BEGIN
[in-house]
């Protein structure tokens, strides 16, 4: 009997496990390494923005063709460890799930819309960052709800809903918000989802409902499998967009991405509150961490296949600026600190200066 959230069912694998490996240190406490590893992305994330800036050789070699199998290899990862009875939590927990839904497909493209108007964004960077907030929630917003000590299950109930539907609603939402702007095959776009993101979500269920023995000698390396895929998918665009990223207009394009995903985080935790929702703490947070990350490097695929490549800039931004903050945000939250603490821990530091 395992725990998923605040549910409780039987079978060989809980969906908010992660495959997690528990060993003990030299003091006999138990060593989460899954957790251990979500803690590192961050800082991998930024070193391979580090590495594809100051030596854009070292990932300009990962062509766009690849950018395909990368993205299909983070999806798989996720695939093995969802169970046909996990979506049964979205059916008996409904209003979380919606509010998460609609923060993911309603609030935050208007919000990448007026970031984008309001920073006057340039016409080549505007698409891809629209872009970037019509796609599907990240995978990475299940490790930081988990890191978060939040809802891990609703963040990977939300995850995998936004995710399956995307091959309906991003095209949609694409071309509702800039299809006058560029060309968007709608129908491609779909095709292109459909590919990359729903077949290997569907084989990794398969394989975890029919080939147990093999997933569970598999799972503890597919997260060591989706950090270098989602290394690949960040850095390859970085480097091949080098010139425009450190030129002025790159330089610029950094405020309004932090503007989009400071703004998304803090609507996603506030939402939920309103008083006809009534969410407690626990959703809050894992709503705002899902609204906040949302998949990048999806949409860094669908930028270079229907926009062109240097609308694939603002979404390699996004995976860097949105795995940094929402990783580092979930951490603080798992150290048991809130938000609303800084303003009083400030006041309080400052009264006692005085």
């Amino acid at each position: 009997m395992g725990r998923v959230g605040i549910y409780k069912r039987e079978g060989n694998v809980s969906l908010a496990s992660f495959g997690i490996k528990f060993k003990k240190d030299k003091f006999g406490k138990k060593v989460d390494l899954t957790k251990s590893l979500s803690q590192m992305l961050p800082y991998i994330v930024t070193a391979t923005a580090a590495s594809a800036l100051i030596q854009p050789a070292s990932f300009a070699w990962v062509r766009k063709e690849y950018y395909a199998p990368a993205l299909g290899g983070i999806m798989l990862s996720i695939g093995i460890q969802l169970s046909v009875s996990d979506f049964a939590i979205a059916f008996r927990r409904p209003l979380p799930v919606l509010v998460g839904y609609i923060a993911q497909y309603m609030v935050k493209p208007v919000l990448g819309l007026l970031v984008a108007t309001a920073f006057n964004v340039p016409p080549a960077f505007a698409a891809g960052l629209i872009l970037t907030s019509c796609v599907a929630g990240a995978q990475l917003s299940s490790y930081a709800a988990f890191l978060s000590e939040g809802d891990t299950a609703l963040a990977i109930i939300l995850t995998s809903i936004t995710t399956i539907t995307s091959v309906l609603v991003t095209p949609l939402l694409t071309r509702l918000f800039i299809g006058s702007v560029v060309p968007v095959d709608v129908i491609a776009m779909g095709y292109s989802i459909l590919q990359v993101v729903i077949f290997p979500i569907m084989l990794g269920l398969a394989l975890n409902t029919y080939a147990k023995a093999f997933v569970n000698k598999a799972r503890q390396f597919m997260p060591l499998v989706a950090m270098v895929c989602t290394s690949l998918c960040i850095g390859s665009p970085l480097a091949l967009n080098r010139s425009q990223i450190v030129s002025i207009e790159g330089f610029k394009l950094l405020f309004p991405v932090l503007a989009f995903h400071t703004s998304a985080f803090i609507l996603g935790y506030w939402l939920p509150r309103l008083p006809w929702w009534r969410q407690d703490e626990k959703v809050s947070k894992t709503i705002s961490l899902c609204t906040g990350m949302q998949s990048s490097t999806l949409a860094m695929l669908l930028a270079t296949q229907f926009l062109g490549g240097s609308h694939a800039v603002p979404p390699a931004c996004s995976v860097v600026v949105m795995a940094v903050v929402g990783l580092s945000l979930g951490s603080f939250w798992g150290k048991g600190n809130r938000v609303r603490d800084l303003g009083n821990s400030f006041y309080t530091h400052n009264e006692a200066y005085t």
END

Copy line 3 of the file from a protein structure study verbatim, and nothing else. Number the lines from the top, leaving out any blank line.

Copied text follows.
């Amino acid at each position: 009997m395992g725990r998923v959230g605040i549910y409780k069912r039987e079978g060989n694998v809980s969906l908010a496990s992660f495959g997690i490996k528990f060993k003990k240190d030299k003091f006999g406490k138990k060593v989460d390494l899954t957790k251990s590893l979500s803690q590192m992305l961050p800082y991998i994330v930024t070193a391979t923005a580090a590495s594809a800036l100051i030596q854009p050789a070292s990932f300009a070699w990962v062509r766009k063709e690849y950018y395909a199998p990368a993205l299909g290899g983070i999806m798989l990862s996720i695939g093995i460890q969802l169970s046909v009875s996990d979506f049964a939590i979205a059916f008996r927990r409904p209003l979380p799930v919606l509010v998460g839904y609609i923060a993911q497909y309603m609030v935050k493209p208007v919000l990448g819309l007026l970031v984008a108007t309001a920073f006057n964004v340039p016409p080549a960077f505007a698409a891809g960052l629209i872009l970037t907030s019509c796609v599907a929630g990240a995978q990475l917003s299940s490790y930081a709800a988990f890191l978060s000590e939040g809802d891990t299950a609703l963040a990977i109930i939300l995850t995998s809903i936004t995710t399956i539907t995307s091959v309906l609603v991003t095209p949609l939402l694409t071309r509702l918000f800039i299809g006058s702007v560029v060309p968007v095959d709608v129908i491609a776009m779909g095709y292109s989802i459909l590919q990359v993101v729903i077949f290997p979500i569907m084989l990794g269920l398969a394989l975890n409902t029919y080939a147990k023995a093999f997933v569970n000698k598999a799972r503890q390396f597919m997260p060591l499998v989706a950090m270098v895929c989602t290394s690949l998918c960040i850095g390859s665009p970085l480097a091949l967009n080098r010139s425009q990223i450190v030129s002025i207009e790159g330089f610029k394009l950094l405020f309004p991405v932090l503007a989009f995903h400071t703004s998304a985080f803090i609507l996603g935790y506030w939402l939920p509150r309103l008083p006809w929702w009534r969410q407690d703490e626990k959703v809050s947070k894992t709503i705002s961490l899902c609204t906040g990350m949302q998949s990048s490097t999806l949409a860094m695929l669908l930028a270079t296949q229907f926009l062109g490549g240097s609308h694939a800039v603002p979404p390699a931004c996004s995976v860097v600026v949105m795995a940094v903050v929402g990783l580092s945000l979930g951490s603080f939250w798992g150290k048991g600190n809130r938000v609303r603490d800084l303003g009083n821990s400030f006041y309080t530091h400052n009264e006692a200066y005085t």